One thing that separates me from most bloggers is I”m not all that “religilous”.
I don’t often talk about my religion as it doesn’t really embody who I am. Plus, most Jews would think my “Jewness” is cancelled out by the fact that I haven’t been to temple since I was 13 and that I will bend over backwards for bacon.
But Passover is coming up, and I find the iconic Passover staple, Matzo, fascinating. (and its pronounced “ma-tz-ah” and I have no idea why people write it with an “O”. I guess for the same reason “knife” is spelled with a “K”).
If you’re not “of the tribe,” you might be busy readying for the Easter holiday by dreaming of spiral-cut ham, seeing how many Marshmallow peeps can fit into your mouth, or pulling your best pastel romper from the back of the closet. Meanwhile, us “Chosen Ones” are preparing ourselves for the Passover. Zero ham, zero leavened bread, and best of all, zero rompers.
Brief History: In the beginning, there was dough. When Egypt’s pharaoh finally agreed after much convincing (and 10 plagues) to let Moses’ enslaved people go, the Jews left their homes so quickly (pursued by the pharaoh), who by then had changed his mind — that they didn’t have time to prepare bread for the journey. Instead, they ate an unleavened mixture of flour and water that, when baked, turned flat and hard. Like a sorry looking butt. During the next eight days of Passover, Jews from all over remember their exodus by forgoing cakes, cookies, pasta and noodles — anything made to rise with yeast, baking soda, etc. — in favor of unleavened foods. Primarily: matzos.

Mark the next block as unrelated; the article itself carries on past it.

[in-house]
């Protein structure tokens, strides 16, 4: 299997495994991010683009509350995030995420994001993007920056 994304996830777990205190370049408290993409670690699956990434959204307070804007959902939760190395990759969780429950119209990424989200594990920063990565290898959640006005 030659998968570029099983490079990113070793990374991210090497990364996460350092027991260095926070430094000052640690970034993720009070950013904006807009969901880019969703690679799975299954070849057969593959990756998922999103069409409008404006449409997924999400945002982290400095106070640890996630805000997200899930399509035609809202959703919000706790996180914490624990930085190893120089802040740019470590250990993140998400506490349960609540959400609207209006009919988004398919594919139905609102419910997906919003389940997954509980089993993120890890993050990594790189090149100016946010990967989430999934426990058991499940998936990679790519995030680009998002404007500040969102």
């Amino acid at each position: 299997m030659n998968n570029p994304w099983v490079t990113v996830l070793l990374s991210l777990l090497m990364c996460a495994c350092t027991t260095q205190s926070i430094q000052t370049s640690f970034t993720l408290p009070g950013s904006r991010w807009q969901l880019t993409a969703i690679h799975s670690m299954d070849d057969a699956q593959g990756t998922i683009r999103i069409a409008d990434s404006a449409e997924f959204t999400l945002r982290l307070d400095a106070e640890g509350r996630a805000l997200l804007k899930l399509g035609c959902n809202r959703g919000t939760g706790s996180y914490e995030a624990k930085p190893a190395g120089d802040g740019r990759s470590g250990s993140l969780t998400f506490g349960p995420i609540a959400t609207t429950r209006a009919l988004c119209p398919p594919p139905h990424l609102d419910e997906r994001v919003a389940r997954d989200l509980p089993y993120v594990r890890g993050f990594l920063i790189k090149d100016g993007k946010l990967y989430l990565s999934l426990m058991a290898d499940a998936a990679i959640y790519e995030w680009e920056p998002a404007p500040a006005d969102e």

I know, it sounds like an eating disorder, but I swear it isn’t.
Anyhow, Matzos are a big deal for hardcore Jews. Since my parents were not religious, my mom served baguette at Passover (and probably with some ham). But to show you how big over a deal they are, look at all the varieties I found in ONE teeny Jewish market:
and for the diet crowd
So the million dollar question all you non-Jews are probably wondering is…..
What does this shit taste like!?
Answer: In terms you non-Jews might be able to understand, it tastes like a communion wafer. Not that I would know….but both are bland blends of water and flour. Then again, we cover it in chocolate. And when that happens, its heaven.